Canadian Bishops establish Indigenous Reconciliation Fund
By Lisa Zengarini
Following their $30 million financial pledge to support healing and reconciliation initiatives for residential school survivors, their families, and communities, the Canadian Bishops have announced the establishment of an Indigenous Reconciliation Fund which will accept contributions granted to this end by the 73 dioceses across the country.
Transparency and good governance
The fund will be managed by a new registered charity, which will include Indigenous members, to ensure transparency and good governance. It is expected to publish annual reports and will be subject to an audit by an independent accounting firm each year.
“The Bishops of Canada are fully committed to addressing the historical and ongoing trauma caused by the residential school system,” said Bishop Raymond Poisson, President of the Canadian Conference of Catholic Bishops (CCCB). “In moving forward with our collective financial commitment, we will continue to be guided by the experience and wisdom of Indigenous peoples across the country”.
Healing and reconciliation
According to a statement by the CCCB, funds collected are intended primarily for healing and reconciliation for communities and families; culture and language revitalization; education and community building; and dialogues for promoting indigenous spirituality and culture.
Regional and/or Diocesan Granting Committees will be established to identify projects that further the fund’s priorities, review applications, and request funds to support such projects. These committees will include Indigenous and Catholic membership and Bishops recommend that they be chaired by local Indigenous partners.
The residential school system
Residential schools were compulsory boarding schools funded by the Canadian government and run by Church institutions during the 19th and 20th centuries with the aim of assimilating indigenous youth into Euro-Canadian culture.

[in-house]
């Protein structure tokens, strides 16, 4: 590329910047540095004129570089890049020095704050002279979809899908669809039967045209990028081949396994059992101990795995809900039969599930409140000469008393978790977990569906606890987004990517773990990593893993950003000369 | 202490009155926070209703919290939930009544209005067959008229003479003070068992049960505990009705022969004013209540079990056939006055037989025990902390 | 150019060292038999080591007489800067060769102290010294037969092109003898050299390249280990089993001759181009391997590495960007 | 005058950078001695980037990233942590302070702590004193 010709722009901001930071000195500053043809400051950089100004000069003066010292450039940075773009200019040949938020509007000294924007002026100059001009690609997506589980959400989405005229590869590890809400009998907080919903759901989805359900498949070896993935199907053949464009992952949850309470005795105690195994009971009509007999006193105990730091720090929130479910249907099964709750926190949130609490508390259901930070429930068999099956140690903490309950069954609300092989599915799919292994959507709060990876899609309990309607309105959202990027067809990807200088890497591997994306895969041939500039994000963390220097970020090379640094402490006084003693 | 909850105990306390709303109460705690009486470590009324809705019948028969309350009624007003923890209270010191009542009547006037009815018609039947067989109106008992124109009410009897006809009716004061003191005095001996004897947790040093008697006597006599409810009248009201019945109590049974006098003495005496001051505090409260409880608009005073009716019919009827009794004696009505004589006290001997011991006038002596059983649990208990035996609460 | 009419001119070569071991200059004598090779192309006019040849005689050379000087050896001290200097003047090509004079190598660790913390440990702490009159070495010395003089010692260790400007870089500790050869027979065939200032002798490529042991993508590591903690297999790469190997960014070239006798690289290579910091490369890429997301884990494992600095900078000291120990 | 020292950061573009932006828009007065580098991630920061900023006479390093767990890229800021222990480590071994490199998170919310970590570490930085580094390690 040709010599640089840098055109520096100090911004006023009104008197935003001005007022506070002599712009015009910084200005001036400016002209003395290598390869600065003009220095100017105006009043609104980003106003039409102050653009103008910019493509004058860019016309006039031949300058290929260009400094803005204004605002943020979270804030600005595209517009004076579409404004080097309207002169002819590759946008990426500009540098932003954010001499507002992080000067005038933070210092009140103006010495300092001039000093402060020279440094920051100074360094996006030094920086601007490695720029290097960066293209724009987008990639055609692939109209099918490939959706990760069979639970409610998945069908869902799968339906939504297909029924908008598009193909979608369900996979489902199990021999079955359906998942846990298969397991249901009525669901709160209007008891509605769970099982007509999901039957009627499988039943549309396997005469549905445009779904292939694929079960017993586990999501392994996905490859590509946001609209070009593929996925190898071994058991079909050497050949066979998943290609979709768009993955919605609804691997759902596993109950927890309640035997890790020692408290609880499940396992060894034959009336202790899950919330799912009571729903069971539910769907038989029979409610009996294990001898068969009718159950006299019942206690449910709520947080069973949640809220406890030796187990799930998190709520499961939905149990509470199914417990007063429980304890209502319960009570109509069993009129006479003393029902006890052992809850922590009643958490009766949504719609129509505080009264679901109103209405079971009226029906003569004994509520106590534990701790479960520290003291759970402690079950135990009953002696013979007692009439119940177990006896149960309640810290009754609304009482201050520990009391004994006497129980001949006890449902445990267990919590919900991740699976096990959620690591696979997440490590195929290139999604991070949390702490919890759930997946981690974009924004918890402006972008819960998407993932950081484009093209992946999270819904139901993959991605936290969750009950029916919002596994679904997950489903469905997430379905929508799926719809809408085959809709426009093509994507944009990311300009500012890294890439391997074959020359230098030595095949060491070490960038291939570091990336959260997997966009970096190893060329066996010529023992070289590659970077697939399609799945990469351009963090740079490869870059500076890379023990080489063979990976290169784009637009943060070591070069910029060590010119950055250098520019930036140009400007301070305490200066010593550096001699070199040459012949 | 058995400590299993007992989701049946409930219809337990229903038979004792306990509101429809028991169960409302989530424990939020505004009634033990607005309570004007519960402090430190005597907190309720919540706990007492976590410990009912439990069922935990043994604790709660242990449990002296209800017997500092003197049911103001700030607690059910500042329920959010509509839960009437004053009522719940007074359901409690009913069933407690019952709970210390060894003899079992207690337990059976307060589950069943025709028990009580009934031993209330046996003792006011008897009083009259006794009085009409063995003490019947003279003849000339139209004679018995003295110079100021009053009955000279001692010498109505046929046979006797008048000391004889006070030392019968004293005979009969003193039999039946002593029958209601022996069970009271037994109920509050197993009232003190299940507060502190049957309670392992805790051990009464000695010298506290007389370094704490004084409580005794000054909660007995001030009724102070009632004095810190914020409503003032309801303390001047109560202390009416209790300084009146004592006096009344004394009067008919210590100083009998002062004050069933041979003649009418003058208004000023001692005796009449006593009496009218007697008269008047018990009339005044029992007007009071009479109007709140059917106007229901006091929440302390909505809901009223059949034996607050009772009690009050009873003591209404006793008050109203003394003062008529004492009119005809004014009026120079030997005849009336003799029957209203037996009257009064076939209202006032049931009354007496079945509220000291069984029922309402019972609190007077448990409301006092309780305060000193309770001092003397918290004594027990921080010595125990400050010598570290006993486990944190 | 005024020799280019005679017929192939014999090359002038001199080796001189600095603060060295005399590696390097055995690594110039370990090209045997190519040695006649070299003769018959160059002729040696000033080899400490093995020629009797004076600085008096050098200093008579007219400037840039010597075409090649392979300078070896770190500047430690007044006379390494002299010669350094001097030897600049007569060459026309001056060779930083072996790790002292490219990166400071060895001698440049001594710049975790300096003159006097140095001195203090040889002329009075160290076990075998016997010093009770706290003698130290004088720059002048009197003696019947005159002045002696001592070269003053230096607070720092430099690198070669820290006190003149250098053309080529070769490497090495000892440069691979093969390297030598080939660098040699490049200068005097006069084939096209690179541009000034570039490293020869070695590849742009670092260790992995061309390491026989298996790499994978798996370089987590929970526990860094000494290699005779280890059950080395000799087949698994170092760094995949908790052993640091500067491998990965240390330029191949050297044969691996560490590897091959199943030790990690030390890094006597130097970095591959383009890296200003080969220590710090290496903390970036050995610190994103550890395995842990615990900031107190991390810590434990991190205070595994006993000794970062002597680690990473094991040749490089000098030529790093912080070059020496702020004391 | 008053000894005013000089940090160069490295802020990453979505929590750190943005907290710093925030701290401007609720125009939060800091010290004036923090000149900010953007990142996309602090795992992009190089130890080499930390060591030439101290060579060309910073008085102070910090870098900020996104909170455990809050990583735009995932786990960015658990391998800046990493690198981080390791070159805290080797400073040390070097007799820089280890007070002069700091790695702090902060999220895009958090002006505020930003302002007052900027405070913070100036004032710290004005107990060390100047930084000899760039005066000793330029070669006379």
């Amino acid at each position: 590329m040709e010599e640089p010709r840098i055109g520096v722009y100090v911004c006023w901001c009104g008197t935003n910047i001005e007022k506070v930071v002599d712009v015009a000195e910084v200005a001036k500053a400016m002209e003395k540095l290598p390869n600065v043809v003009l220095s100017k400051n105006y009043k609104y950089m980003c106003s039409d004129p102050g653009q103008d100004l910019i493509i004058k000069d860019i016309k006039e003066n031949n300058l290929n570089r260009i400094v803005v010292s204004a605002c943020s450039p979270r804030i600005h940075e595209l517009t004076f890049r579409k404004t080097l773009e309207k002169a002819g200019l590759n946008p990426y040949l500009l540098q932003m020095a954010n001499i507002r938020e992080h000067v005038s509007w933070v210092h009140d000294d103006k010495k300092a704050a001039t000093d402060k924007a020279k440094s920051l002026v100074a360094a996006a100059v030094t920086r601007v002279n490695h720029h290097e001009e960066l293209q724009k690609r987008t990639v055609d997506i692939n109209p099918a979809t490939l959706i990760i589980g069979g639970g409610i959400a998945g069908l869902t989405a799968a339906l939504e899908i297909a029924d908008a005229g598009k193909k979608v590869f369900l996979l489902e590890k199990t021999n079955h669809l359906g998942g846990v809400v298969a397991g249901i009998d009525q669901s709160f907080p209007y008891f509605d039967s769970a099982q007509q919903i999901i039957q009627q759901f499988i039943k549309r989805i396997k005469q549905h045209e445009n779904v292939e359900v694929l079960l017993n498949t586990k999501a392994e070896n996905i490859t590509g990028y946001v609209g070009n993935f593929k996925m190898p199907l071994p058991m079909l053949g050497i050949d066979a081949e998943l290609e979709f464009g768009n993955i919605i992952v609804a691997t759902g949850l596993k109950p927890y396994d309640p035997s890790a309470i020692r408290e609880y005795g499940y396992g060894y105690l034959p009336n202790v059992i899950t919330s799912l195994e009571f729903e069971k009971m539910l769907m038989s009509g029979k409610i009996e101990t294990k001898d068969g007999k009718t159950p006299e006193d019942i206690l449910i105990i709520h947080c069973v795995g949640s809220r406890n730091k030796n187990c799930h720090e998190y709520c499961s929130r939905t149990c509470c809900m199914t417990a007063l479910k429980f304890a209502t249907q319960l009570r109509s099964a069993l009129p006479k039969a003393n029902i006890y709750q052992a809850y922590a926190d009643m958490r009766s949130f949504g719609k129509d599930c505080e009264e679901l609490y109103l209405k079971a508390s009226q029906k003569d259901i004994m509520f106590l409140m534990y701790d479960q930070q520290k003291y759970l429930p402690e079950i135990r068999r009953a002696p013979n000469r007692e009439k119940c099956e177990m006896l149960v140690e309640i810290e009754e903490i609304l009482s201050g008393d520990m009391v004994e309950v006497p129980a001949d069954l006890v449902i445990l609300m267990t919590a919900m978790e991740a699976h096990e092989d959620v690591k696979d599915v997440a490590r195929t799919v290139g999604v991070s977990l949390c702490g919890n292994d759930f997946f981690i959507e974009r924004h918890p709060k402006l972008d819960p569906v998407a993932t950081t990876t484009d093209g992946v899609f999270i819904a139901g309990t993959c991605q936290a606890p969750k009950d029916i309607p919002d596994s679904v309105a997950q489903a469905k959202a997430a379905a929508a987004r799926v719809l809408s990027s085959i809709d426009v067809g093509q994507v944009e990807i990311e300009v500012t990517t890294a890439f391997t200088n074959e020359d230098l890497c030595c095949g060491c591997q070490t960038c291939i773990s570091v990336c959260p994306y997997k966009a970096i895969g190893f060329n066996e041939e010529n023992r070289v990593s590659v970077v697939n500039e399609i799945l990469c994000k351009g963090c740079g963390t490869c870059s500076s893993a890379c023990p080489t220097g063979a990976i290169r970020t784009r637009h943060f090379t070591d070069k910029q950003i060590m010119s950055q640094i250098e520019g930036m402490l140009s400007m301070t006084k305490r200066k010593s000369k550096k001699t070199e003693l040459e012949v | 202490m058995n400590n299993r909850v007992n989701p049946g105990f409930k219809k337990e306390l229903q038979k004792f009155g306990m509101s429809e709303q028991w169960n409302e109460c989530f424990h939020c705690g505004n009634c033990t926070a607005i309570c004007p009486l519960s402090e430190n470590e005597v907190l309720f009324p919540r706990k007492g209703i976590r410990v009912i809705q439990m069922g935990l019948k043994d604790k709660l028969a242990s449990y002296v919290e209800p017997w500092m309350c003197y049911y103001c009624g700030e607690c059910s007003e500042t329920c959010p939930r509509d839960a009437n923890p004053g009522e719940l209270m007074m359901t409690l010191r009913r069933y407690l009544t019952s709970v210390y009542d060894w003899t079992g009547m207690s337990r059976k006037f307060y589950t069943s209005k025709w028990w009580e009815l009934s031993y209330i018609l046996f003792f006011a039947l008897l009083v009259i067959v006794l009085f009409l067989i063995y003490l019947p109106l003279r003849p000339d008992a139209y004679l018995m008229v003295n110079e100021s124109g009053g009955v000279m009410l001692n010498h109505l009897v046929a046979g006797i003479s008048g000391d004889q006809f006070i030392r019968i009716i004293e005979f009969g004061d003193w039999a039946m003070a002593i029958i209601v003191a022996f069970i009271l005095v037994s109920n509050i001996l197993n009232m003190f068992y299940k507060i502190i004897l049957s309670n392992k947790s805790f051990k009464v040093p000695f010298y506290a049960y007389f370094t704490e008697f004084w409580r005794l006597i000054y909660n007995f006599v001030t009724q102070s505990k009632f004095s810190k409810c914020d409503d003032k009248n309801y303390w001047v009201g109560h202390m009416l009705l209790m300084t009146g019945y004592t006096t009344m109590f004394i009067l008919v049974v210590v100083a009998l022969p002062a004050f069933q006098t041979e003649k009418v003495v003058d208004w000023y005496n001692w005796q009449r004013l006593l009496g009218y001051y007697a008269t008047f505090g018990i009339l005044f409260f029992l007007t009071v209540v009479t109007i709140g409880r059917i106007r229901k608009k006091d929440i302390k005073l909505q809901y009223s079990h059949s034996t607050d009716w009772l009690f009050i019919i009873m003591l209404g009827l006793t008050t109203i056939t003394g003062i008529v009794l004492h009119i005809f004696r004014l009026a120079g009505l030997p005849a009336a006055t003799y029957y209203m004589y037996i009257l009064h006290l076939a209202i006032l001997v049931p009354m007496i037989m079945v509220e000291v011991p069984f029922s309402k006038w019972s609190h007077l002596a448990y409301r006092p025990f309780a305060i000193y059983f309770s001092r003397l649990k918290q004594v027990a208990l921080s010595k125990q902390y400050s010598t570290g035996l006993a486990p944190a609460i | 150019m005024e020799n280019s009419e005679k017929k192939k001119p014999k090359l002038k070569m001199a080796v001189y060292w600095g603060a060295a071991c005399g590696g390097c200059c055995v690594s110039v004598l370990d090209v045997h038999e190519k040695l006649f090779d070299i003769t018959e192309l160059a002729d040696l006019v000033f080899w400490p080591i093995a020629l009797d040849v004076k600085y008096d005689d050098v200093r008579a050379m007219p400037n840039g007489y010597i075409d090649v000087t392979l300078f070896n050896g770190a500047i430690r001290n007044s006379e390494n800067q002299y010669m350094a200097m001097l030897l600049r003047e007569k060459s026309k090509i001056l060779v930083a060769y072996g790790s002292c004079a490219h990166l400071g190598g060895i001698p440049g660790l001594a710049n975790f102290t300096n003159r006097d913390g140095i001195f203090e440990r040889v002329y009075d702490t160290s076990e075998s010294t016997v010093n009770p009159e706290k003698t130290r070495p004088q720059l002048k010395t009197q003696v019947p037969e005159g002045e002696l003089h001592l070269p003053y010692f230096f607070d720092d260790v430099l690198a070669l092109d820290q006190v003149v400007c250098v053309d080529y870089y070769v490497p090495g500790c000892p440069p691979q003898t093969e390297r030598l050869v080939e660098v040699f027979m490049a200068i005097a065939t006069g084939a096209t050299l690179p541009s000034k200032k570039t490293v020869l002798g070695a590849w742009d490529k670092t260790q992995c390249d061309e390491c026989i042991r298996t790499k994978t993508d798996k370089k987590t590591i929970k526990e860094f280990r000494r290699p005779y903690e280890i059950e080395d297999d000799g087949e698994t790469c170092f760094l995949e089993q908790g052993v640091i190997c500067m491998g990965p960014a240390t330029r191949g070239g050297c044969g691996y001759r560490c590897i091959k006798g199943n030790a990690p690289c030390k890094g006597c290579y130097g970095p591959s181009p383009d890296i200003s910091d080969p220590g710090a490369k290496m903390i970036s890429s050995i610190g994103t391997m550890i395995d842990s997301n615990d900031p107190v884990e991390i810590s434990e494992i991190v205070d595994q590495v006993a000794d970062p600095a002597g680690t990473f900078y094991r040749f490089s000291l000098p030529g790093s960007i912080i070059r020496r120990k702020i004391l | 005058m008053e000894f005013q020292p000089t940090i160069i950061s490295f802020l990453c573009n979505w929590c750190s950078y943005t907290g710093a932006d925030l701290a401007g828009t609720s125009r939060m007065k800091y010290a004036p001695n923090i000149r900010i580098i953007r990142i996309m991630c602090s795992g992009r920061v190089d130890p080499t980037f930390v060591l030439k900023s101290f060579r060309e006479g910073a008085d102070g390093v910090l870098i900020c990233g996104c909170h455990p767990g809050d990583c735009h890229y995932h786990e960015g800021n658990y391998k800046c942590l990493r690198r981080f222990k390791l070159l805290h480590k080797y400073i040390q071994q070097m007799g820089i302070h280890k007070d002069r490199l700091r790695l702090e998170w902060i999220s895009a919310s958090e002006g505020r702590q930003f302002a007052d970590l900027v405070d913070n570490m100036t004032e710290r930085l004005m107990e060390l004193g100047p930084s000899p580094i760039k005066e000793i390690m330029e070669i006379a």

However, the schools disrupted lives and communities and many children suffered neglect and abuse causing long-term problems among Indigenous peoples. Overall, some 150,000 First Nation, Inuit, and Métis children were forced to attend these schools between the 1870s and 1997.
Since the last school closed, former students have demanded recognition and compensation, resulting in the Indian Residential Schools Settlement Agreement in 2007 and a formal public apology by Prime Minister Stephen Harper in 2008.
A seven-year inquiry by the Truth and Reconciliation Commission of Canada (TRC) concluded in 2015 that over 4,000 children died while attending these schools, many due to abuse, negligence, or disease.
The Bishops' formal apology
The discovery of hundreds of remains and unmarked graves on the grounds of three former Catholic-run residential schools during the summer of 2021 has drawn new public attention to this tragedy, and in September Bishops issued a formal statement of apology and pledged $30 million dollars (CDN) to support the healing and reconciliation process. Pope Francis, too, has joined the Bishops in expressing closeness to the victims. An indigenous delegation was expected to meet the Pope in the Vatican in December 2021, but the visit was postponed due to COVID-19.
In their statement last week, the Canadian Bishops recognized the shortcomings of the previous Catholic fundraising campaign tied to the 2007 Indian Residential School Settlement and pledged that the new Indigenous Reconciliation Fund will be well managed, with appropriate oversight.